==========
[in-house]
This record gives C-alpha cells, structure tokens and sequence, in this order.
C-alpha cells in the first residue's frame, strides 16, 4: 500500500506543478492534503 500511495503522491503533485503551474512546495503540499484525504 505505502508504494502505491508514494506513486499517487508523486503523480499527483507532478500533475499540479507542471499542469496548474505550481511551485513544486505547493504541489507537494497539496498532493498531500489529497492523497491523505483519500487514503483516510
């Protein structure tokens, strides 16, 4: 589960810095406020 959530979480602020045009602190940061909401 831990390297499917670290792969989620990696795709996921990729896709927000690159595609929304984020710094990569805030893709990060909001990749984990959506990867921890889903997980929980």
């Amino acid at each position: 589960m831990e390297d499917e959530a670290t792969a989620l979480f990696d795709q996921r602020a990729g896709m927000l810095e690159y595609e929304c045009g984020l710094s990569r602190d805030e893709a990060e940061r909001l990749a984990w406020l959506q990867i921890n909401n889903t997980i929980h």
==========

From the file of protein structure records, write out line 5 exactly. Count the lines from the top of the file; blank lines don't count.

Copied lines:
């Amino acid at each position: 589960m831990e390297d499917e959530a670290t792969a989620l979480f990696d795709q996921r602020a990729g896709m927000l810095e690159y595609e929304c045009g984020l710094s990569r602190d805030e893709a990060e940061r909001l990749a984990w406020l959506q990867i921890n909401n889903t997980i929980h």